My impractical choice of festival wear made me solar-oven siblings with Savages, who dressed entirely in black in the full afternoon sun. It always irritates me when I turn out to like a heavily hyped band (as I think I mentioned, I'm a contrarian turd), but I loved them—though the phoning-it-in festival soundman apparently had no idea that Fay Milton's drum set included a floor tom, which she was essentially playing in vain, they were tight, anguished, and muscular. Sure, every sound Savages use has a clear precedent in early-80s British postpunk, but familiar moves acquire new life when executed with intensity and heart. I mean, people still like fucking, and that shit's been done to death.
Next for me were Swans. I've seen them four times now since their 2010 reunion, and at every show they've proved just how toweringly huge one chord can be. I suppose you could say their sets are a little samey, but as far as I'm concerned that's like complaining, "Jeez, guys, every time you play, you summon the same sky-darkening ancient god!"
At the other end of the spectrum, I also watched Low, whose lovely, quietly intense music had a hard time competing with the yammering crowd (and, late in their set, Solange's beats from across the park). But they played two of my favorites from The Great Destroyer ("Monkey" and "Pissing"), which are just the thing for breaking out in goose bumps on a balmy evening. Better yet, it didn't start raining till after Belle & Sebastian went on. (Oh, come on. I have a Dragged Into Sunlight shirt. You didn't honestly expect me to like Belle & Sebastian.)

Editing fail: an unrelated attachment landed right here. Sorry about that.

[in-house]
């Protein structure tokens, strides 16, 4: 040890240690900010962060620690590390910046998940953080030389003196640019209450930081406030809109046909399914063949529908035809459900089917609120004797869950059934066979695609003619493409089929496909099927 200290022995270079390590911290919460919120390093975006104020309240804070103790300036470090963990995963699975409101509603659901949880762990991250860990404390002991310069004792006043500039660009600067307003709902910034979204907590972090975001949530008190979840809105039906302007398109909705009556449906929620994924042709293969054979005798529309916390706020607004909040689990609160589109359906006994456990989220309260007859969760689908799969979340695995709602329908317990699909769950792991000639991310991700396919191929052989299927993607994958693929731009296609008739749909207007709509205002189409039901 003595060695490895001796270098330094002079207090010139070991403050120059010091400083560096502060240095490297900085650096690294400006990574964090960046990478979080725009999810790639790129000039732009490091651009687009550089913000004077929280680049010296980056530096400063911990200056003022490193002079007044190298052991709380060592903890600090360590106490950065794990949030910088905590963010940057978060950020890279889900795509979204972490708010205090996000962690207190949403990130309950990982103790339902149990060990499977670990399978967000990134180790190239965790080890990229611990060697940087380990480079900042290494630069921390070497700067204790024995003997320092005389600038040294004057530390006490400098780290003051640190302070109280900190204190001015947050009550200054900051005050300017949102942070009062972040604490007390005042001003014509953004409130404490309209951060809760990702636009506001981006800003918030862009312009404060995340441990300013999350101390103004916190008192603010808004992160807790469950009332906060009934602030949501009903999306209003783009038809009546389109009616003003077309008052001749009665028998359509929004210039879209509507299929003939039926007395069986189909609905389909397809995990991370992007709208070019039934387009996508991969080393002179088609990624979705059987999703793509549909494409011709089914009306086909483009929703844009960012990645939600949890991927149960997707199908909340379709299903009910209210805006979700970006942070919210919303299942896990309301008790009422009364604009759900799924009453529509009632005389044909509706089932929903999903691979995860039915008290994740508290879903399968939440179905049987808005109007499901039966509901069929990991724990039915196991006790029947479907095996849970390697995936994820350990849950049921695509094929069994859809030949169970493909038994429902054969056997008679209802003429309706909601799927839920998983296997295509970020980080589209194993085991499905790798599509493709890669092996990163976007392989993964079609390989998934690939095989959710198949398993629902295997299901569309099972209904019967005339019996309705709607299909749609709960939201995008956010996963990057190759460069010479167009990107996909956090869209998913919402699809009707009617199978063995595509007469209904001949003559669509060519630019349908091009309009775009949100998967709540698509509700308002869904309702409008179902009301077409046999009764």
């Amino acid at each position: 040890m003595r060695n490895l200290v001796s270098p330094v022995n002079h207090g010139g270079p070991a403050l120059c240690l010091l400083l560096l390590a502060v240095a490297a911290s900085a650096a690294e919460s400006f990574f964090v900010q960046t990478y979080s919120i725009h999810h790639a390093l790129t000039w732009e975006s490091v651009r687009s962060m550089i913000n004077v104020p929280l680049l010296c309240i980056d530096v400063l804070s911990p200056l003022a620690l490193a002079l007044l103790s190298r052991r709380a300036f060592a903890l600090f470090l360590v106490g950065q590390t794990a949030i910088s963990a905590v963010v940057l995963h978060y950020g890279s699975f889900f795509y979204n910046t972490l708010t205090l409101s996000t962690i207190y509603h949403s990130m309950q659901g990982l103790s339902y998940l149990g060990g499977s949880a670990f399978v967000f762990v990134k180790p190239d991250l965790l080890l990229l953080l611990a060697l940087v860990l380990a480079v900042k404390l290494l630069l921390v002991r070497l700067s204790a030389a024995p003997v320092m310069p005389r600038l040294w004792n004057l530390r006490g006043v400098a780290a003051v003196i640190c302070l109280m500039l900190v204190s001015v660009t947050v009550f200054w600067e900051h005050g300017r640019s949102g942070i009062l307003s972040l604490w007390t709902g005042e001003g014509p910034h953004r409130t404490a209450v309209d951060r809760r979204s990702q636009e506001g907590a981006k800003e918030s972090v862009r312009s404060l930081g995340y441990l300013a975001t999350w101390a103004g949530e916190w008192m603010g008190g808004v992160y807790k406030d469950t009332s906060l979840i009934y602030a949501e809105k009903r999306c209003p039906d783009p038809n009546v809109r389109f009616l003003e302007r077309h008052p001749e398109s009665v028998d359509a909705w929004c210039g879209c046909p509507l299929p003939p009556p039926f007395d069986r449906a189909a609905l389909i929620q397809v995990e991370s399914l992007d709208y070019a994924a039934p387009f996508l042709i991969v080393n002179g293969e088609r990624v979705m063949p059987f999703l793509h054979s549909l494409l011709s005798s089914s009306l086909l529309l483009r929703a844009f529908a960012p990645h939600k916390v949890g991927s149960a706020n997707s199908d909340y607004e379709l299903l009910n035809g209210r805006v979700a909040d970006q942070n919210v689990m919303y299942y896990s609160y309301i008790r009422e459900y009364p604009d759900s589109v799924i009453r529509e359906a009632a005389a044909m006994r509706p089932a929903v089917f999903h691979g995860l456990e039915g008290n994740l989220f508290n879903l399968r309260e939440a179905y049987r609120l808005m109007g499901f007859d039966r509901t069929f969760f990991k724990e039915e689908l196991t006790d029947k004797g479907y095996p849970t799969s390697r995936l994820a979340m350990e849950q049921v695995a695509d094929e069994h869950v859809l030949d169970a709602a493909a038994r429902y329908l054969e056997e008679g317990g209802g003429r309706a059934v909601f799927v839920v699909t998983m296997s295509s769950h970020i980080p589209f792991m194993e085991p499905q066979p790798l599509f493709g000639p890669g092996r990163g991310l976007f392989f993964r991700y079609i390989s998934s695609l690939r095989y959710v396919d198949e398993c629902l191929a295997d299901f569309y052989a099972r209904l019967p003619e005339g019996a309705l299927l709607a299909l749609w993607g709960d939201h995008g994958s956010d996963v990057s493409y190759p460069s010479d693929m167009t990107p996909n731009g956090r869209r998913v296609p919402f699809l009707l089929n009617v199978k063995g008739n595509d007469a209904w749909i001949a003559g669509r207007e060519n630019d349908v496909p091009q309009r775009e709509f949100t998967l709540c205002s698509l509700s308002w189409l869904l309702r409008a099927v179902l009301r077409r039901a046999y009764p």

After the jump, the rest of the Reader's Pitchfork-going contingent weigh in on their Saturdays:
Kevin Warwick: KEN Mode opened the day at 1 PM with "Hey, we're the token"—that is, the token metal act of the day. And though they were by far the heaviest, Saturday was about hardcore punk, noise rock, and, well, Swans. KEN Mode annihilated in the dead heat, with Stavros Giannopoulos of the Atlas Moth joining the trio onstage to scream along to "Never Was" from Venerable. Pissed Jeans were and will be the most biting act of the weekend for sure, starting their set of gnarled 80s-brand hardcore punk with front man Matt Korvette stating emphatically, "I just found out how much we're making for this show!" They were on point throughout, loud and obnoxious in the most derisive of ways, forcing me to stand in the heat so Korvette could taunt the crowd with winners like, "You think it's hot out there? Try being up here onstage in the shade." It was magical.
Metz were perfect and the sound was excellent; as a three-piece, they put most bigger bands to shame, making it painful to leave after they'd played just two cuts, "Get Off" and "Wasted," from their self-titled debut (one of my top ten albums of 2012). But Swans warrant such difficult decisions, and Michael Gira conducting almost orchestral crescendos during an onslaught of heat that turned into breezy shade made for very possibly the best hour of the fest. The panache with which he directed the set, which seemed to arrive as one magnificent opus performed by a cast of sharp, hardened henchmen, was chilling and dynamic. To those who either bailed because of the beating sun or the stamina required to handle a Swans set . . . that really bites for you. Best day of Pitchfork.
Kevin made a video before the festival in which he talked about his expectations for Saturday, and after the dust had settled he got back in front of the camera to discuss whether it had measured up. That video, as it so happens, is right here: